After getting their soft drinks from the serve yourself bar, they found an empty table near the front window. Jake held her chair for her. A waitress dropped a handful of stickers and decals on the table. Ginny glanced around, noting that although the food was Mexican, the motif was surf, skate and snow oriented.
"So," Jake said, leaning back in his chair. "Tell me about yourself. Do you live around here?"
"No, I live in Georgia."
"Crystal Springs. It's a small town just outside of Atlanta."
"You don't have much of an accent for a Southern girl."
"Well, I've only lived there a few years. Come visit me after I've been home for a few days and I'll sound just like Scarlett O'Hara."
"So, what do you do in Crystal Springs?"
"I own a small interior design studio."
"Who's looking after the place while you're gone?"
"My assistant, Anita. She's been working with me since I started. I'm thinking of offering her a partnership."
Jake nodded. "Sounds like you're doing all right. I've never been to Georgia. What's it like?"
"It's beautiful, especially in the spring. What about you? Have you lived in California all your life?"
"No. I was born in a little town in Wyoming."
"How long have you been here?"
"About seven years."
"Why did you leave Wyoming?"
"Itchy feet, I guess. I dropped out of college after a couple of years and went to New York..."
"You're kidding!" Somehow, she couldn't picture him in New York City.
"No. Those were the days. I worked as a bouncer in a bar for about six weeks. I spent five months working at a health club. I tried my hand at selling real estate..."
He laughed at her astonished expression. "What's the matter? Can't you picture me in a suit and tie?"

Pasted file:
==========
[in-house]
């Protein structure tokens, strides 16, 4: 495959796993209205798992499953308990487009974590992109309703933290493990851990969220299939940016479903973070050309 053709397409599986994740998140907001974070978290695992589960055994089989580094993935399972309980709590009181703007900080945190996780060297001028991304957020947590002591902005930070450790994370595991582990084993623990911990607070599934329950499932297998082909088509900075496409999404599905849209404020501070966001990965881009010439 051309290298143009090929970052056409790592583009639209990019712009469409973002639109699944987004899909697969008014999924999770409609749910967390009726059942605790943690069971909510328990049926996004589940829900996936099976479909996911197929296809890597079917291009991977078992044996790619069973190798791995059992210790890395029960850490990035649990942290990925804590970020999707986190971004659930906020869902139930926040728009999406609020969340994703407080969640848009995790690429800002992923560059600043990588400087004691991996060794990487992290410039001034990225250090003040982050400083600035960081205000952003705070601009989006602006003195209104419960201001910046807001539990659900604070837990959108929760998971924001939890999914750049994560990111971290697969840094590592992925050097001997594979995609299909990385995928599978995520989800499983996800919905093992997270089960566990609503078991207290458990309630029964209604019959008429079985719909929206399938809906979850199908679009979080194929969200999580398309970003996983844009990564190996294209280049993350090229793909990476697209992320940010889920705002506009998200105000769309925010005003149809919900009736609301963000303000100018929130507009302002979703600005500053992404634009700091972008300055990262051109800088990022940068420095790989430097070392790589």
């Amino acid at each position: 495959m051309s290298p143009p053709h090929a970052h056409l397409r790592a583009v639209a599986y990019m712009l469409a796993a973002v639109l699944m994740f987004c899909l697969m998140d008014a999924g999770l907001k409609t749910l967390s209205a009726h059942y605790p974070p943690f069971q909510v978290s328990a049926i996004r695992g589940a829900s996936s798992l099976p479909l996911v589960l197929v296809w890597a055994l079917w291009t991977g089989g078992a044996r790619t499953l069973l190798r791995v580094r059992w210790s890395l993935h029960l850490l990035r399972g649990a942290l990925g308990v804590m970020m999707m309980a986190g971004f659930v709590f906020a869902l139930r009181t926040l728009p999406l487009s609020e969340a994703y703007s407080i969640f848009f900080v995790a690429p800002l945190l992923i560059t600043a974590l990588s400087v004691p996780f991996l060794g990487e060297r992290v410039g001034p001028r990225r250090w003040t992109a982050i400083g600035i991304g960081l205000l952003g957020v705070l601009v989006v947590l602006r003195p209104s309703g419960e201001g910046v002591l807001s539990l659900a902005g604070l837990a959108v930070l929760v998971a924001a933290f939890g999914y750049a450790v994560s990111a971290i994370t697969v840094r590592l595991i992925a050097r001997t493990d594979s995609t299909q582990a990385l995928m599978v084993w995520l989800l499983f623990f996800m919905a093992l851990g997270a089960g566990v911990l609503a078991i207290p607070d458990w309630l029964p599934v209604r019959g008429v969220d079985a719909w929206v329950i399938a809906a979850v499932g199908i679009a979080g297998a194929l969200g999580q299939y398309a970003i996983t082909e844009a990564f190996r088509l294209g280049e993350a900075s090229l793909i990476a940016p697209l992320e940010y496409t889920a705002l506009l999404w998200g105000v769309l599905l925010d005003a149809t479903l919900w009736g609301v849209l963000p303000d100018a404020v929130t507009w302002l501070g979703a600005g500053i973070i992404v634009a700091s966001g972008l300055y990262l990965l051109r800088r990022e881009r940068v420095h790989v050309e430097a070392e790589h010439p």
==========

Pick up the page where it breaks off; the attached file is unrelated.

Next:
Ginny blushed. "Of course, but why did you leave?"
"Well, I didn't care much for the real estate racket, although the money was good."
She shook her head, unable to believe he had given up a good paying job in New York City to fix cars in a city that she had never heard of before Deb and Steve moved there. "How did you wind up here?"
He shrugged. "I'm not sure. I came down to visit an old high school friend who had moved here. I was driving around one day waiting for her to get off work and I saw a house for sale. It was a real fixer-upper, but the price was right and the next thing I knew, I was a homeowner with a mortgage. The town was a lot different back then, a lot of dairy farms in the area. Most of the dairies are gone now, replaced by acres and acres of tract houses." He shook his head. "I'd rather have the cows."
She laughed. "I take it you're not a people person?"
Jake grinned. "I wouldn't say that, exactly. But all those new houses mean more people and more people mean more cars on the freeways and that I can do without."
Their food came then. Ginny took a bite of her enchilada.
"So, what do you think?" Jake asked.
"You were right. It's really good." She gestured at his plate. "What's in that thing? It's huge."
"Beef, beans, rice, lettuce, cheese, veggies, salsa." He shrugged. "You know, the usual."
"I still can't believe you left New York City for Horse Town USA. I've always wanted to live in New York. It's such an exciting place."
"It was too exciting for me," Jake said, grinning. "If you wanted to live in New York, how'd you end up in Georgia?"